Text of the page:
Tour the Russian 'Woodpecker' (DUGA): Featured in CNN Travel News

Discussion in 'Amateur Radio News' started by W1YW, Mar 3, 2019.

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  1. W1YW

    W1YW Ham Member QRZ Page

    Frank,

    Its an expression.

    I think we all know what happens when electronics gets 'fried'. No one said anything about biological diathermy.

    No one said anything about 'people getting fried'.

    Missile elctronics? Yeh, maybe.

    Also, you assume a 1KW delivery to the skin. Nope. A lot lower. I will let you figure out why.

    73
    Chip W1YW
     
  2. WA3YRE

    WA3YRE Ham Member QRZ Page

    Chip I would love to learn why my cabin was not a faraday cage. I have been in the cage at ARRL HQ, and except for the porthole I noted not much difference. This is not a smarty reply. I really want the benefit of your knowledge on the subject. 60 years on this planet and I am still learning. That is why I love ham radio!
     
  3. KR6GF

    KR6GF Ham Member QRZ Page

    The Soviets liked 'phase conjugation' in their laser applications, but I am not sure whether you are saying they used some synthetic aperture technique. The near field issue is not about far-field predictions, it is about avoiding air breakdown.

    BTW, I love your page. But, your fractal antennas has initiated wave-chaos in my brain. I am going to have to give it some settling time.

    Another, BTW. I guess Directed Energy is what we say it is. The Navy went so far as to include rail guns.

    73, KR6GF
     
  4. W1YW

    W1YW Ham Member QRZ Page

    Heheh! Yeh, fractals R us....

    What I am saying is that they phased up the array, and then took the near-delta function pulse train, and delayed it as a function of frequency to use the ionosphere to enhance the delivered power at target. They used the radar reflection to figure out the dispersion, and used the ionosphere as a lens, for the (not working) attack mode.

    They found its a crappy lens.

    Not just phase conjugation--- not merely trying to remove the effect of the medium, but leverage it for more gain.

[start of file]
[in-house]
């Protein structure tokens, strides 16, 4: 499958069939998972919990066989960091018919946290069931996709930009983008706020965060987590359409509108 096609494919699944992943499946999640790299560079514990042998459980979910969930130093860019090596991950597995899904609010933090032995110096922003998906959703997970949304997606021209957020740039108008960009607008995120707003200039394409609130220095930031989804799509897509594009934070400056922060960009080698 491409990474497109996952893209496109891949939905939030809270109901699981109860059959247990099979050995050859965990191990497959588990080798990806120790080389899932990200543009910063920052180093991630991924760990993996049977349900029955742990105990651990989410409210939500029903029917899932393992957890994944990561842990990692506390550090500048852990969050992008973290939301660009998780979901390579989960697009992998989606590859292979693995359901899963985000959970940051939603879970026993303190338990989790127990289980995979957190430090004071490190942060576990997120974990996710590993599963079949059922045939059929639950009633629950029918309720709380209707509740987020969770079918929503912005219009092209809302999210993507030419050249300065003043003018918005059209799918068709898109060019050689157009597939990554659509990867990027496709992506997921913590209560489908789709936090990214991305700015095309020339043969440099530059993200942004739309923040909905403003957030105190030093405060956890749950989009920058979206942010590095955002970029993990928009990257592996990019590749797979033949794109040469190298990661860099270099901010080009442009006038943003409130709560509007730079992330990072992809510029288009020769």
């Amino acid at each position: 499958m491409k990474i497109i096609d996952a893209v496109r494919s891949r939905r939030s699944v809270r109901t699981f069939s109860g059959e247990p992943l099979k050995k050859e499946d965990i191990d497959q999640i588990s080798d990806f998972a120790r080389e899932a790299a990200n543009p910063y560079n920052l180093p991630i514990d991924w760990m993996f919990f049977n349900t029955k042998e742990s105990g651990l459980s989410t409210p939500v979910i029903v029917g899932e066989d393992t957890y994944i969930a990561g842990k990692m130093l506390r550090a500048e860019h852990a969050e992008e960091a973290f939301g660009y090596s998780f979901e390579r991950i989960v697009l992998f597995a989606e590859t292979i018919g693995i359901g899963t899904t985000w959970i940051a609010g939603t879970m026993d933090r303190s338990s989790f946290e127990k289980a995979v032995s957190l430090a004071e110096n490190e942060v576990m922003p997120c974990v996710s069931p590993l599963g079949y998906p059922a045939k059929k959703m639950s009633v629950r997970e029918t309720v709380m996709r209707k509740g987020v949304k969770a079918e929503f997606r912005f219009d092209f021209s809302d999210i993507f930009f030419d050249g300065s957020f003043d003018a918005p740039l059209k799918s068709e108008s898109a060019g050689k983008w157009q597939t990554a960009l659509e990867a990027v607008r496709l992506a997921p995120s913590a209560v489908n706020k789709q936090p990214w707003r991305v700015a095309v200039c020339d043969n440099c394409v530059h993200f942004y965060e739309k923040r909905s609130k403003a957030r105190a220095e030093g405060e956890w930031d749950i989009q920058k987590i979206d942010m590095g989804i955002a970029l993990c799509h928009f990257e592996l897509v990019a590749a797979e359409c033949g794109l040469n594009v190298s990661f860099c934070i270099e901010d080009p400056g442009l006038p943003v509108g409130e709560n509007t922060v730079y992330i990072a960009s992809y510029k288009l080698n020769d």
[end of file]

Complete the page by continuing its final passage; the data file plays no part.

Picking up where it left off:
(For others...) its a little like combining multipath in MIMO to realize extra gain.

    Yep. dielectric breakdown set the limit of TX power per antenna. Clearly each element must have been designed for many, many megawatts. I suspect the feed line (waveguide?) to each antenna set the limit.

    73
    Chip W1YW
     
  5. W1YW

    W1YW Ham Member QRZ Page

    The hole lets charge distribute in the cabin.
     
  6. W1YW

    W1YW Ham Member QRZ Page

    Its about 1/20th of a wavelength in perimeter. That's not small enough to prevent 20M RF from coming in.

    Typically you need holes 5-10 times smaller to stop RF such as you experienced.
     
  7. N4AAB

    N4AAB XML Subscriber QRZ Page

    This was covered on Discovery science channel's show 'Mysteries of the Abandoned'. It is the Russian Woodpecker. And another one is apparently being built. Its some sort of backscatter/tropo radar from what I remember of the show.
     
  8. G3ZPF

    G3ZPF Subscriber QRZ Page

    I seem to remember in the days the woodpecker was operating the pulses were recorded by you guys with big beams & played back to it. Initially the thing used to shut down pretty much straight away, but then they started encoding the pulses so they knew when US hams were yanking their chain. Anybody able to confirm that, or was it just some made-up story?

    It got to be a sufficiently big nuisance that one of the noise blankers on the ts930, when it came out, was specifically designed to cancel the woodpecker.
     
  9. AI3V

    AI3V Ham Member QRZ Page

    So where are the thousands of reports of radios destroyed by tuning into the thing?

    That's right, there are none.

    Your math is beyond wrong.

    Rege
     
  10. AI3V

    AI3V Ham Member QRZ Page

    No you were not, and you did not.

    And there was never such a station in Mozambique.

    Rege
     
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